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Same Old Tomine, Which Is Always a Good Thing

Wednesday, October 24, 2007
by

Shortcomings

Adrian Tomine

It never ceases to amaze me just how dead-on Adrian Tomine gets with his stories. Whether he’s aware of it or not, he’s probably the most honest and open voice currently chronicling the escapades of that vast swath of Young Men-dom that could generously be labeled as ‘geeks,’ or, more acerbically, as 30-year-old-20-year-olds. He doesn’t shoot for anything big, but what he does aim for he hits and blows apart and you’re left both laughing and commiserating at the characters, at him, and at yourself, because he’s also one of the few authors you read where all of those things feel completely intertwined.

You know these guys — they’re everywhere. 30 year-old, unmarried men who are still obsessed with the latest bands, who still dissect the ins-and-outs of the Star Wars hexology, who still read comic books and use their taste in movies as a social barometer — you know, guys like me. Although, I’m not as critical of others as some people in this category (namely, the protagonist of Shortcomings, Ben Tanaka), though I may used to have been, which is why I can completely sympathize with and also laugh at Tanaka as he stumbles his way through and then screws up that most difficult of situations for generally unfulfilled people — getting what you want.

And by ‘getting what you want,’ of course I’m referring to sex. Tomine’s one of the few artists who will admit that most all of the decisions we make somehow revolve around sex or the lack thereof in our lives; he’s also one of the few writers who will shine a light on the small things that we do in the dark but never tell anyone about. In the story ‘Hawaiian Getaway’ from his last Optic Nerve collection Summer Blonde, there’s a scene where the main character hears her roommate having sex with his girlfriend, so she sneaks up to his door and masturbates along with them. This is something which hardly anyone would ever admit to doing, but the opportunity for it is so common — whether with parents, or neighbours etc. — I’m willing to bet most people have done something like this at some point in their lives; Tomine will actually admit to it, though by hiding behind his characters. And even though we were taught in university English classes that you have to divorce the author from his/her work, Tomine’s feel too much like memoirs anyway to be able to do that. So if I’m extrapolating something that isn’t there, I’m sorry Mr. Tomine, but I think it’s a tribute to how specific and honest the writing is.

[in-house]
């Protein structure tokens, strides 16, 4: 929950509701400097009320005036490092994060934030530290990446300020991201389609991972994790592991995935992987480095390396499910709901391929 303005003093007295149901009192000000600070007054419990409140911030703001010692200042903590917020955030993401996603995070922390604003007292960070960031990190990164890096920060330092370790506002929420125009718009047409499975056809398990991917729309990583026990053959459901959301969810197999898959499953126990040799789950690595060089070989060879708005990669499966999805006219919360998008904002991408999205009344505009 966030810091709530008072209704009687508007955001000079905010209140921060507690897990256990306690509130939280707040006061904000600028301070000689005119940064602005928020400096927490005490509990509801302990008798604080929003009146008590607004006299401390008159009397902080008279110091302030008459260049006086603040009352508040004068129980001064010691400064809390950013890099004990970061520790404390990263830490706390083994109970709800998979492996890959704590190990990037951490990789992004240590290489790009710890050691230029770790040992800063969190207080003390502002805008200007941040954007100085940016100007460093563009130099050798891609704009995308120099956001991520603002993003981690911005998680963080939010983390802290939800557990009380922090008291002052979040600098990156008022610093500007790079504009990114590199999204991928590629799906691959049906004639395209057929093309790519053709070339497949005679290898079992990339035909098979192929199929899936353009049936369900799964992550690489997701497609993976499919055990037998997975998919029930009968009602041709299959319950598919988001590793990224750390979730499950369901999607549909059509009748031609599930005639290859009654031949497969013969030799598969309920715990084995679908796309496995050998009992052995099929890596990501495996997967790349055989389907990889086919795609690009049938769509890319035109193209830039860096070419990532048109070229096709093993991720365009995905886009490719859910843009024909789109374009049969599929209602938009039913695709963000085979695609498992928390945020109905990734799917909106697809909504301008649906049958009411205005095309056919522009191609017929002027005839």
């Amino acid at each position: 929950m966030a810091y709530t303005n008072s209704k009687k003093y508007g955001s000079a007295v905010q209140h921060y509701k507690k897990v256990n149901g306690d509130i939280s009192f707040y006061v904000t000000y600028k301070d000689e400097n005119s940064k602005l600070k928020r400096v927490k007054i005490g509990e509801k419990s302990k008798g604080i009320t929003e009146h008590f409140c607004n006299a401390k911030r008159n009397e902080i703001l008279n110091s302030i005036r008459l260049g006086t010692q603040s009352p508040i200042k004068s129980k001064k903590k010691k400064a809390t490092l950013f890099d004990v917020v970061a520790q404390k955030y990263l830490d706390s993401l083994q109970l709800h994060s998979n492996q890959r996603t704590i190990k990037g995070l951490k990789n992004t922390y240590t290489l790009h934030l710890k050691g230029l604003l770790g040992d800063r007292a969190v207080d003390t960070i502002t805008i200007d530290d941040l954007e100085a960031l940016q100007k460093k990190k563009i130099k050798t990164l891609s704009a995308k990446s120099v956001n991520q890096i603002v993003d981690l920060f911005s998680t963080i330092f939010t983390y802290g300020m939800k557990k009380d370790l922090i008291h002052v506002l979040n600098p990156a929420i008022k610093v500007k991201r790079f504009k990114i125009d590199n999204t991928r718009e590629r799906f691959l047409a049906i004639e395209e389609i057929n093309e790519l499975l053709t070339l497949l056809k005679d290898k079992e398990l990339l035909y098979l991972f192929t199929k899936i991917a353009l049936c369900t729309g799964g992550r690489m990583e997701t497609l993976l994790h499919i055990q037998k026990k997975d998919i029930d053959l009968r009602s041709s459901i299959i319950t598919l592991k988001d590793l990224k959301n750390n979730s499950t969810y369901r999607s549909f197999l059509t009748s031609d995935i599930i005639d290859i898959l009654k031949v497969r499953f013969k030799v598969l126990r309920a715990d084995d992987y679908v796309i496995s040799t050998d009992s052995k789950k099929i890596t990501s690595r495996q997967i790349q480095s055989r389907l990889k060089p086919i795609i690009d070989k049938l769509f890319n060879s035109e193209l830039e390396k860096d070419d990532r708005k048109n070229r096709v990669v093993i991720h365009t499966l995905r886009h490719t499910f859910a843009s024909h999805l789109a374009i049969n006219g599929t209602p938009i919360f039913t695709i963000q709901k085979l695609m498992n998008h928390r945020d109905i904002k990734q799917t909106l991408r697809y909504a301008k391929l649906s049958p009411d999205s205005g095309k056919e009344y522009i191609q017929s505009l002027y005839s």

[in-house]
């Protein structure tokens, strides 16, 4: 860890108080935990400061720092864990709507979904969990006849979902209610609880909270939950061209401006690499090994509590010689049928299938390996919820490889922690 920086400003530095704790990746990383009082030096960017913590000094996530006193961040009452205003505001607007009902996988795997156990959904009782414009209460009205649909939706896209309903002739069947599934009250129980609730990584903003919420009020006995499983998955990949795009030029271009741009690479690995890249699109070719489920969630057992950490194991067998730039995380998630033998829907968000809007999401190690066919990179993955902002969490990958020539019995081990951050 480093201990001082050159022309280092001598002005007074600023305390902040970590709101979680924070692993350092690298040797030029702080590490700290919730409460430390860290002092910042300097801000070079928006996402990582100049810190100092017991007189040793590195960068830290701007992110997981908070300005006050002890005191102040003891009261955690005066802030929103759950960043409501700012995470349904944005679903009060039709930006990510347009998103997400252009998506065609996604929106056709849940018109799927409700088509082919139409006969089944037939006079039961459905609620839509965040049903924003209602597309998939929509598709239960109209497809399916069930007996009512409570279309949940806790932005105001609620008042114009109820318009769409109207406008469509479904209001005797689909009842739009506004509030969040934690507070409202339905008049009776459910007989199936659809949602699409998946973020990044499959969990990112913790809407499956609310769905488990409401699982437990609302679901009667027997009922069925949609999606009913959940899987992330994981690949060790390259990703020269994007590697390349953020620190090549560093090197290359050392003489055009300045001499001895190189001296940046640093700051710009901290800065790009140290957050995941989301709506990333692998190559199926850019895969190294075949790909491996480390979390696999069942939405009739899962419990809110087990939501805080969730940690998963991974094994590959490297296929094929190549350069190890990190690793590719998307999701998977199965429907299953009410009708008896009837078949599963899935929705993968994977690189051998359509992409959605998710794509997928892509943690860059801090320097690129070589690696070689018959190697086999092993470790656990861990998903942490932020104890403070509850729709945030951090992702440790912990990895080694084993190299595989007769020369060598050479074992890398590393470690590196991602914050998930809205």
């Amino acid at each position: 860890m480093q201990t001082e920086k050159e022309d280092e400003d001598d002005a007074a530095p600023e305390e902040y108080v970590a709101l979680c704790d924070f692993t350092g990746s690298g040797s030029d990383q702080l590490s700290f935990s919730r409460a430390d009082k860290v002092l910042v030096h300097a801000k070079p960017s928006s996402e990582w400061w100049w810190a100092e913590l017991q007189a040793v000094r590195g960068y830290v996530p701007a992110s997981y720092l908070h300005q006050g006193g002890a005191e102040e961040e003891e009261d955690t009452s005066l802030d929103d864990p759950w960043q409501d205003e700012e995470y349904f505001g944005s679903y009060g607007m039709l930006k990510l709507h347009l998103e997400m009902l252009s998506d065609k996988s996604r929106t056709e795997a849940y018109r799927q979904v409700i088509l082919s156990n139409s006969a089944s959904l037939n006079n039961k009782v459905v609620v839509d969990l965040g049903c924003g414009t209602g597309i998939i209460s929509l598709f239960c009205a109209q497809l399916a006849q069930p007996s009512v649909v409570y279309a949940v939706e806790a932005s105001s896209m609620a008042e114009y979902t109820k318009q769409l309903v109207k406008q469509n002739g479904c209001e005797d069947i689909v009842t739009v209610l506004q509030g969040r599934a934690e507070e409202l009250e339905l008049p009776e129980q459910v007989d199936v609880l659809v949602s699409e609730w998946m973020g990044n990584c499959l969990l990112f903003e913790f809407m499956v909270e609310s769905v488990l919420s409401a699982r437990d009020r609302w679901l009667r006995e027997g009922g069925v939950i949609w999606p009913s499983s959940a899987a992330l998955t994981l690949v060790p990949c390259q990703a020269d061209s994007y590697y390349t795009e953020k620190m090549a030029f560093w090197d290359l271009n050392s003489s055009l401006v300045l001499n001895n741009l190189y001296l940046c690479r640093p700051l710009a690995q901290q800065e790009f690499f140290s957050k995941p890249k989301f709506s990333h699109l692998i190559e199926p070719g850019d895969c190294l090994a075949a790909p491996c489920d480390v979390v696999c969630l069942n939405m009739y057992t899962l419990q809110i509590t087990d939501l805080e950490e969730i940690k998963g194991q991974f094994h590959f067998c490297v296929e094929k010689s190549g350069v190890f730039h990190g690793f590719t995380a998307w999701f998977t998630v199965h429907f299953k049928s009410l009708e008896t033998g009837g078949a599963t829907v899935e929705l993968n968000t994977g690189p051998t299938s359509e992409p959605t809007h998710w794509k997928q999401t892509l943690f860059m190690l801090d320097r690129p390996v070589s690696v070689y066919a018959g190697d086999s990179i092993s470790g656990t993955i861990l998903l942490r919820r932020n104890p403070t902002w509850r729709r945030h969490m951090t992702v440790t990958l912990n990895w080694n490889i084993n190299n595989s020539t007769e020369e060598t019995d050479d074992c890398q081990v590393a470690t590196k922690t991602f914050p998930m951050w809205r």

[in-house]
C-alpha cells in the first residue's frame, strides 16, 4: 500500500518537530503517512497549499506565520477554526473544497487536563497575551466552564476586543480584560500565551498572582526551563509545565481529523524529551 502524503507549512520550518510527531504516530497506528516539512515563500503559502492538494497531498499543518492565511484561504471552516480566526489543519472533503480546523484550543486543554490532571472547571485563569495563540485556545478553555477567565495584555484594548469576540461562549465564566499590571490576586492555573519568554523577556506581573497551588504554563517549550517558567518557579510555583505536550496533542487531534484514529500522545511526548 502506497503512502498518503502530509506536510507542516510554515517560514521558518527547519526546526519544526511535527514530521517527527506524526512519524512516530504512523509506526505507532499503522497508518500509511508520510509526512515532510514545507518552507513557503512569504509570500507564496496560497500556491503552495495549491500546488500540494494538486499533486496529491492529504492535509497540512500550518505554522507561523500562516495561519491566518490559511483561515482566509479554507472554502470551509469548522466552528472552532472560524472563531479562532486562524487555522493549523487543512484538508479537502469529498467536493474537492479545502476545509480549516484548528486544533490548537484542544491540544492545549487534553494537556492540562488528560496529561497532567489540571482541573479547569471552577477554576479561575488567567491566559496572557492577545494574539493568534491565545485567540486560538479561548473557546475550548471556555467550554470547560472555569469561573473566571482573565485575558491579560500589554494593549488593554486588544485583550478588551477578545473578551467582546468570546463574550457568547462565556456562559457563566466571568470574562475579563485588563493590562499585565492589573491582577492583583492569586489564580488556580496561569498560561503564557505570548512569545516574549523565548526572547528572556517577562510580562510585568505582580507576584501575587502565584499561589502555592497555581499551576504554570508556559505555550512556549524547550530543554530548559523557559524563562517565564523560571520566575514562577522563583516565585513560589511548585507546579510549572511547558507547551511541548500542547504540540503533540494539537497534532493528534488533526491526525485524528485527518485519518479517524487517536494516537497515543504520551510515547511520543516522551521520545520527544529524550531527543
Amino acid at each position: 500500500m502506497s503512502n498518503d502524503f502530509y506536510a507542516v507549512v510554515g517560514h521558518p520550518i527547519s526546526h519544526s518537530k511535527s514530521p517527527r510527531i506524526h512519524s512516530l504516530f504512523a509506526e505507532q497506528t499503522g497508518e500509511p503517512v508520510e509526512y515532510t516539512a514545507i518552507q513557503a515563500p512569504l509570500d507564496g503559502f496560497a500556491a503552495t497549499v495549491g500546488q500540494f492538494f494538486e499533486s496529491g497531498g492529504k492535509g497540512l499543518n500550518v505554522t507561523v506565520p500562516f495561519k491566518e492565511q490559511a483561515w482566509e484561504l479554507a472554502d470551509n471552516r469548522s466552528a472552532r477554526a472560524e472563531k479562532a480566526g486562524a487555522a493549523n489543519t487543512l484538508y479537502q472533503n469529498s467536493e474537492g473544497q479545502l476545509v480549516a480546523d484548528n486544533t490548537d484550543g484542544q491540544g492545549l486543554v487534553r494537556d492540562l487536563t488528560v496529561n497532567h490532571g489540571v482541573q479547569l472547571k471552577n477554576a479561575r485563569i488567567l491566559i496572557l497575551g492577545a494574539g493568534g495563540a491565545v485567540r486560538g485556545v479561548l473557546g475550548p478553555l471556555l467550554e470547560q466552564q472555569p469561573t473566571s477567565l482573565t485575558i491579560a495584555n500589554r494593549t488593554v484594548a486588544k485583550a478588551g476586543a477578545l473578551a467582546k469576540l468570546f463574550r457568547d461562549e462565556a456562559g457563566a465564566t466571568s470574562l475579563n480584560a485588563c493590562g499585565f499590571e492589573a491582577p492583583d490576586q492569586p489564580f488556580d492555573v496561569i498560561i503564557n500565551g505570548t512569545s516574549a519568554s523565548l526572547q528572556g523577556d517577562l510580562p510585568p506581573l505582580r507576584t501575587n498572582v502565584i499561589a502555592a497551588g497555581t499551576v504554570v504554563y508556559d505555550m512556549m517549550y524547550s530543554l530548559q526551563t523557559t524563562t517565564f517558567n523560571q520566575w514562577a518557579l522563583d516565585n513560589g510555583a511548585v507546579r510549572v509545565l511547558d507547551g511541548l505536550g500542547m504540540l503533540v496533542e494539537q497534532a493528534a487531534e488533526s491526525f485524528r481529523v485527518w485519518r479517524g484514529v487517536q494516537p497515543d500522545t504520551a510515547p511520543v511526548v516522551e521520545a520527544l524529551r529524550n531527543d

Shortcomings is of course no exception. Here we have Ben Tanaka, a 30 year-old Japanese-American movie-snob and theatre manager who is overly-critical of his Japanese-American girlfriend and anything which is labeled ‘Asian-American’ because the only thing he sees in the term ‘Asian-American’ is that which is keeping him from being able to date a Caucasian girl. He grew up on the west coast and so his definition of beauty is California Blonde, and it’s hilarious how he spends a third of the book denying it up and down to his Asian acquaintances, and another third actively pursuing a California Blonde when his girlfriend goes out of town. The last third, of course, has him winding up with nothing because of his negativity and insecurity about the validity of stereotypes; besides, it just wouldn’t be a Tomine story with a happy ending. But you still feel for Tanaka, despite all this, because he is so familiar, and that again comes back to Tomine’s brutal honesty. There’s a quote from somewhere, “He who writes about himself writes of the world entire;” it feels like that’s exactly what Tomine is doing. He rightly gets compared to Raymond Carver, but there’s a little bit of Woody Allen in there somewhere too — although in Tomine’s case his nebbish characters mostly go downhill instead of managing to charm Diane Keaton into bed, and when they do land the girl they inevitably don’t really know how to proceed.

It took Tomine three years to write the three issues of Optic Nerve which became this book — one hopes it’s because the ‘Sarah Brennan’ in the dedication and acknowledgments is the California Blonde he’s been looking for, and he just got too happy to be able to write about a basically depressive character, or maybe she isn’t and it took him that long because he was massively depressed himself. Either way, one wonders where he’s going from here. 03971semaj

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5 Comments leave one →
  1. terrific permalink
    Sunday, November 25, 2007 12:53 pm

    Finally found it! The spelling error shows up under the widget “Archived entry”.

  2. James17930 permalink
    Sunday, November 25, 2007 10:26 pm

    It’s ‘pinging,’ as in, ‘to ping,’ which is an internet term. It has nothing to do with pinyin.

  3. terrific permalink
    Tuesday, November 27, 2007 1:11 pm

    What is the meaning of the verb ‘to ping’, teacher James?

  4. terrific permalink
    Tuesday, November 27, 2007 1:14 pm

    nvm, the definition on wiki sounds way too difficult to explain. I guess this won’t be going in the book.

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